jBPM Eclipse Plugin

The jBPM project has an Eclipse plugin that simplifies developing applications with jBPM, make it easy to get started, etc.

The jBPM5 plugin supports the following features:

  • jBPM library: A classpath container that contains the required dependencies when writing a jBPM application.
  • Support for multiple runtimes: Users can select which jBPM version they want to use in their application.
  • Wizards for creating a new jBPM project, etc.
  • Validation: Problems that are detected in one of the processes process files are shown in the Error Log.

We are currently using the Drools Eclipse plugin to support the creation, editing, testing and debugging of your business processes.  The graphical editor allows you to drag-and-drop your nodes and connections and use the properties view to fill in additional details.

A new BPMN2 graphical Eclipse editor is currently being developed to support full BPMN2 editing using BPMN2 terminology.  More details will be provided soon, so keep your eyes on the blog!

The plugin supports:

  • Design: This is where the actor creates (or updates) a business process, mostly by using graphical representation. This includes drawing the control flow of the process by dragging and dropping various nodes onto the canvas, filling in the properties of these nodes, etc. Several tools might exist, each targeted to a different type of actor (e.g. business analyst vs. developer)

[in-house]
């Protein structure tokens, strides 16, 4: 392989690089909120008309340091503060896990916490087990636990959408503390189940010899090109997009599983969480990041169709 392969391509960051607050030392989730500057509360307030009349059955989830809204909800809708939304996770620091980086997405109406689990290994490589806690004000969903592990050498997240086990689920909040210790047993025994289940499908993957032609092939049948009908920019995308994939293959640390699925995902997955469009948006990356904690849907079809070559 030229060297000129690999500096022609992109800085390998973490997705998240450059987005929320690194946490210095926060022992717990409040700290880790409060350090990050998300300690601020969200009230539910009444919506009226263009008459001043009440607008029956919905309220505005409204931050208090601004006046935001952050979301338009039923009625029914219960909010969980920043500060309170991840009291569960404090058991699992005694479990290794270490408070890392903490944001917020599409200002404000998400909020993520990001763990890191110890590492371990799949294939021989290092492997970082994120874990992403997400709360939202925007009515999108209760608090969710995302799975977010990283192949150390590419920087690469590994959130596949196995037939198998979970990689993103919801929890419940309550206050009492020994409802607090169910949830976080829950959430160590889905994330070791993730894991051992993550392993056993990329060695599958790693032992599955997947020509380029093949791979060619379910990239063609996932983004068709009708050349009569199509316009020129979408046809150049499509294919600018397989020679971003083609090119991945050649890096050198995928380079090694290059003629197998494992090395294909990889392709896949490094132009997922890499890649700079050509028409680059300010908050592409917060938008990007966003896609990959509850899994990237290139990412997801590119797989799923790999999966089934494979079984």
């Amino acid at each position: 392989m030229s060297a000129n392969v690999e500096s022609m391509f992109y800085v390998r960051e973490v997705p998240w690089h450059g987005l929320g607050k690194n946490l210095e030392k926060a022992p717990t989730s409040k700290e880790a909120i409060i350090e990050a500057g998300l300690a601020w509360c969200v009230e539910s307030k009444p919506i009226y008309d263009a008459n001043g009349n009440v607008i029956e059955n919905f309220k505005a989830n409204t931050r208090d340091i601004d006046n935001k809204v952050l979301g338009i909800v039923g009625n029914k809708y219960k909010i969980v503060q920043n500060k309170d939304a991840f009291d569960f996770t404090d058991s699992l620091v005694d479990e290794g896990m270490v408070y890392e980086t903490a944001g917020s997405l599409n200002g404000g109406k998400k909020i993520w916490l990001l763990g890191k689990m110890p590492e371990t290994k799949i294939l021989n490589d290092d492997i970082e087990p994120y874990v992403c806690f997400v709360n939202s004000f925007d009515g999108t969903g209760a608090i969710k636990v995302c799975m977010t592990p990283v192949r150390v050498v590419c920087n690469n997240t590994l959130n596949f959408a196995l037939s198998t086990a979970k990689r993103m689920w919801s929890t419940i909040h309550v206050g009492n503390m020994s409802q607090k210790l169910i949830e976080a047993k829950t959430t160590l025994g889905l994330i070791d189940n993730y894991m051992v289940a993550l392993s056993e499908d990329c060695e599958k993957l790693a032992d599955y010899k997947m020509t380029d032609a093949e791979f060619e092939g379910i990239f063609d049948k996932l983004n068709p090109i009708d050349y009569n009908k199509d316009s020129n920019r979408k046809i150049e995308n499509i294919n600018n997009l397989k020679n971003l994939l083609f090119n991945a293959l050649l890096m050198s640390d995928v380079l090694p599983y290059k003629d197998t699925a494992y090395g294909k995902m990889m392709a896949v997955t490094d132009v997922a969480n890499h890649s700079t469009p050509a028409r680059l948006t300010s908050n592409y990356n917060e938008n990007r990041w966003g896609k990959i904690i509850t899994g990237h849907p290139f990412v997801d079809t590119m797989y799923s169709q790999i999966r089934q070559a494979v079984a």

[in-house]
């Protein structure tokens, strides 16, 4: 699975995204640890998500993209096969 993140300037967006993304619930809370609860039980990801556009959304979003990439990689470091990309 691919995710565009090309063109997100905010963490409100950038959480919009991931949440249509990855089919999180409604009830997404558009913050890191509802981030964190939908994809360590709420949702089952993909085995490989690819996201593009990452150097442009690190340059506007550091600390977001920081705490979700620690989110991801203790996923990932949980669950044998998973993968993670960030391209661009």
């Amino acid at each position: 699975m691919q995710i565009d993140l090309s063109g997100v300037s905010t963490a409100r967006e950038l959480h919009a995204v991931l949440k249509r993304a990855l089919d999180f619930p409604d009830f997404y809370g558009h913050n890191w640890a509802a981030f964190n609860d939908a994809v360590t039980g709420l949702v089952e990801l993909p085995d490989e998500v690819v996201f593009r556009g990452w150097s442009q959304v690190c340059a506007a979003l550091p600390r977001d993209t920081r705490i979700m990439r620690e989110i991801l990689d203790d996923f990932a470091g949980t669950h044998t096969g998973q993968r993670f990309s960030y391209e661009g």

• Domain-specific extensions: One feature that can prove to be invaluable is the ability to create domain-specific processes. Domain-specific languages are targeted to one particular application domain and therefore can offer constructs that are closely related to the problem the user is trying to solve. The ability to extend the business process with high-level, declarative, domain-specific extensions usually makes processes easier to author, understand and self-documenting.
  • Testing: Once a process has been defined, it should be possible to test specific process scenarios, and to bundle these as a test suite.
  • Debugging: To figure out what is going on during the execution of your processes, debugging capabilities allow you to temporarly halt the execution, inspect the state of your process instances, what happened so far, etc.
  • Simulation: This allows you to completely similate specific use cases (and could thus be seen as an extension of testing and debugging). It includes user-friendly visualization of progress, the ability to manipulate the clock, sending triggers and validating assertions at specific points during the execution, batch processing, etc.


The following screencast shows you how to get started and create your first process in jBPM5.